(photo by Brian Murphy)
Well, it’s official — multiple sources are reporting that Washington Redskins quarterback Robert Griffin III is set to undergo total reconstructive surgery to repair torn anterior cruciate and lateral collateral ligaments in his right knee this morning.
It’s too soon to know exactly how long this surgery will sideline Griffin for, but the popular opinion seems to be that it’ll take between six to eight months for the Heisman Trophy winner to return to action. The biggest question now becomes — will RGIII still be RGIII after this procedure?
Obviously that hinges on what Dr. James Andrews finds once he begins working on the 22-year-old’s knee, so ‘Skins fans would be wise to avoid all of the talking heads and so-called experts who are overly eager to share their opinion without … you know … actually having anything to do with this particular athlete and this particular knee injury.*
*Please allow me to vent for a moment — many of these same talking heads who are standing on desks and screaming into the cameras because the Redskins allowed Griffin to remain in a playoff game are the same mouth-breathers who took the Washington Nationals to task for shutting down Stephen Strasburg at the end of last season. You see, they don’t actually stand for anything. They just like to hear themselves talk and are more than happy to contradict their previously stated stance if it means 60 more seconds of airtime. In related news, I despise these people.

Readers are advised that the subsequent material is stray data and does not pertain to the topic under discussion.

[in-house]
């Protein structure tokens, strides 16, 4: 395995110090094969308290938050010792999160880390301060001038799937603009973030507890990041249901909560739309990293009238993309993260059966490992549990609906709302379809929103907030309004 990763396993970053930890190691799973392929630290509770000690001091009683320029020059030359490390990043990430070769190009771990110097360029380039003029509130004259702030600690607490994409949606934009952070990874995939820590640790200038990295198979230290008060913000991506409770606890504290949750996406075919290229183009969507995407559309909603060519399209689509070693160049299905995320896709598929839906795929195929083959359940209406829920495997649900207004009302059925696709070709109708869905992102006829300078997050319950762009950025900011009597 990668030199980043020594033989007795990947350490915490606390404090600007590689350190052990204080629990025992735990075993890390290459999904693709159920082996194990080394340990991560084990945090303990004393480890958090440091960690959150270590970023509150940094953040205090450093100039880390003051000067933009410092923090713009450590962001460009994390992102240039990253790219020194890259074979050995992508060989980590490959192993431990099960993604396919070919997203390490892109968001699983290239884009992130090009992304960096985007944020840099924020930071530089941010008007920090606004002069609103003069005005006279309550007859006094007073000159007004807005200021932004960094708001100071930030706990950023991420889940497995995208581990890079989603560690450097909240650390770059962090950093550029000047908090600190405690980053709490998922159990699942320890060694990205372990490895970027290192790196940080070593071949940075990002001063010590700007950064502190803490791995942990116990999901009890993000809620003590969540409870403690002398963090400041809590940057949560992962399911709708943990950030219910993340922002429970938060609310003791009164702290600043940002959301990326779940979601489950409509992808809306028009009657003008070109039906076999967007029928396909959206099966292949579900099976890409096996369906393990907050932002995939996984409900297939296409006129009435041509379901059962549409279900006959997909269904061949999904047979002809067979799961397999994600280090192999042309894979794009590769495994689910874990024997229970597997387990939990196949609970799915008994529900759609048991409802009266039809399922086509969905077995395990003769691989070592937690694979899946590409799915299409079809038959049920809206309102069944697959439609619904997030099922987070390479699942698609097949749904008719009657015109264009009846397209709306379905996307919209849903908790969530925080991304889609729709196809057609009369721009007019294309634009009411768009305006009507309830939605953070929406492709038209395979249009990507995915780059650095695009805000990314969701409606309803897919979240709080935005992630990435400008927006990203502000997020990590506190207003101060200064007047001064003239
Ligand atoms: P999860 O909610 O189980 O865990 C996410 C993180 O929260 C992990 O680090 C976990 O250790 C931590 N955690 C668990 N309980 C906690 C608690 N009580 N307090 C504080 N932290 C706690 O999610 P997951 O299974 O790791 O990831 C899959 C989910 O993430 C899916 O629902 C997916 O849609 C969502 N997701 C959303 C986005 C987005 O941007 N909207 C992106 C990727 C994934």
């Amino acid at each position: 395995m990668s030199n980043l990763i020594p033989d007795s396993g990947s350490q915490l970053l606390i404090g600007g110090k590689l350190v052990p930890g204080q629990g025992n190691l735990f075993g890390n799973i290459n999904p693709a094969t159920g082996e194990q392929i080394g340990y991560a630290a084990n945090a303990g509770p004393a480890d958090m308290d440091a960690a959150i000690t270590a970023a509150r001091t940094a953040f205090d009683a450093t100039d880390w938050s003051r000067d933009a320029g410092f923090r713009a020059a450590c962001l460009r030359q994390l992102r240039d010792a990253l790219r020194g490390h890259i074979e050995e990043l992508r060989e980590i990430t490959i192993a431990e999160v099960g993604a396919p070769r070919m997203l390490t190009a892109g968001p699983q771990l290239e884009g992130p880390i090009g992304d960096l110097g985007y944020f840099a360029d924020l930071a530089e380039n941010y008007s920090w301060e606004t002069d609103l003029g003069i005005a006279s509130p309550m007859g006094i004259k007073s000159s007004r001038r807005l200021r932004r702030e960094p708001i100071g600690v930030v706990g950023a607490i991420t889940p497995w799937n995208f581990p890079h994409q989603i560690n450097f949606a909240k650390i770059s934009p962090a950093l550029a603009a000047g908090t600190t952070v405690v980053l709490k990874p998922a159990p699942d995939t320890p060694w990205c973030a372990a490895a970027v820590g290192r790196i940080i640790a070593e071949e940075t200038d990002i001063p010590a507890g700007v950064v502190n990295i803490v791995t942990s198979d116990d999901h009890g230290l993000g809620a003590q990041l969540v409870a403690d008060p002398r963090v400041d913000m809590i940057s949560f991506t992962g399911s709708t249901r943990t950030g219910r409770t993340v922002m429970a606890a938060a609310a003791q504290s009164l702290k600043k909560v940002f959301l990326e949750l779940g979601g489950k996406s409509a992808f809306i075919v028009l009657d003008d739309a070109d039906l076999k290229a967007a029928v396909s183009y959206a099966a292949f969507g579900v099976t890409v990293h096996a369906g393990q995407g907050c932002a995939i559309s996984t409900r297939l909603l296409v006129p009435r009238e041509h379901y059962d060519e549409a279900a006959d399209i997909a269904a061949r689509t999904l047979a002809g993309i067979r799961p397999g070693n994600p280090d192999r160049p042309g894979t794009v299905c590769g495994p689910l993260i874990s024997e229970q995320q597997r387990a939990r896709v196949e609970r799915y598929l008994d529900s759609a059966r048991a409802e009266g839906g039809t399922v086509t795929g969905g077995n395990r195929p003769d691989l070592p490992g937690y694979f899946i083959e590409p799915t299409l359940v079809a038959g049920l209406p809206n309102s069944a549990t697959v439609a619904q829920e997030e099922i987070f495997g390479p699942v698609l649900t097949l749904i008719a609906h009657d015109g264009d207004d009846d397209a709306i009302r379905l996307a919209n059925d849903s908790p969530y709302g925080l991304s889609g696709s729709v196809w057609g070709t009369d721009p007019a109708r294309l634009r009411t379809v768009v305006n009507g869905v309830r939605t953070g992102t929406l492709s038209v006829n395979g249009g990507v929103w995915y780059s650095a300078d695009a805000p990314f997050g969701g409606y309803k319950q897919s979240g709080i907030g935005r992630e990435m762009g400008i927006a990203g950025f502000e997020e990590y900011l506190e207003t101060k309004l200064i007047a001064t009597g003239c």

Interestingly enough, after reviewing game film, Redskins head coach Mike Shanahan and team doctors now believe that Griffin wasn’t injured on the play where he had to awkwardly reach down to try and collect the bad snap by center Will Montgomery.
Shanahan told the NFL Network Tuesday night that he believes Griffin was injured one play earlier when his franchise quarterback was brought down awkwardly by Seahawks linebacker Bruce Irvin.
Of course, RGIII was clearly less than 100 percent well before that play, but Shanahan believes that play was the one that did the most damage to Griffin’s knee.
As best as I can tell, Griffin’s night took a turn for the worse when he attempted to make an otherwise routine throw on the run with 3:23 left in the first quarter. He came up limping after that pass attempt and it was pretty clear that he aggravated something in his right knee on the play.
While it’s far too early to speculate if Griffin will be able to take the field for the 2013 season opener, it’s not soon for owner Daniel Snyder and the rest of the decision makers at Redskins Park to begin seriously considering what can be done to improve the playing conditions at FedEx Field.
“You’d like a perfect field, and it wasn’t a perfect field, we all know that,” Shanahan said.
That’s putting it kindly. As someone who stands on the sidelines during Redskins games — both home and away — I can confidently tell you that the playing field at FedEx Field is easily one of the worst in the entire NFL.
And I’m not the only one who believes the home team’s playing field is awful.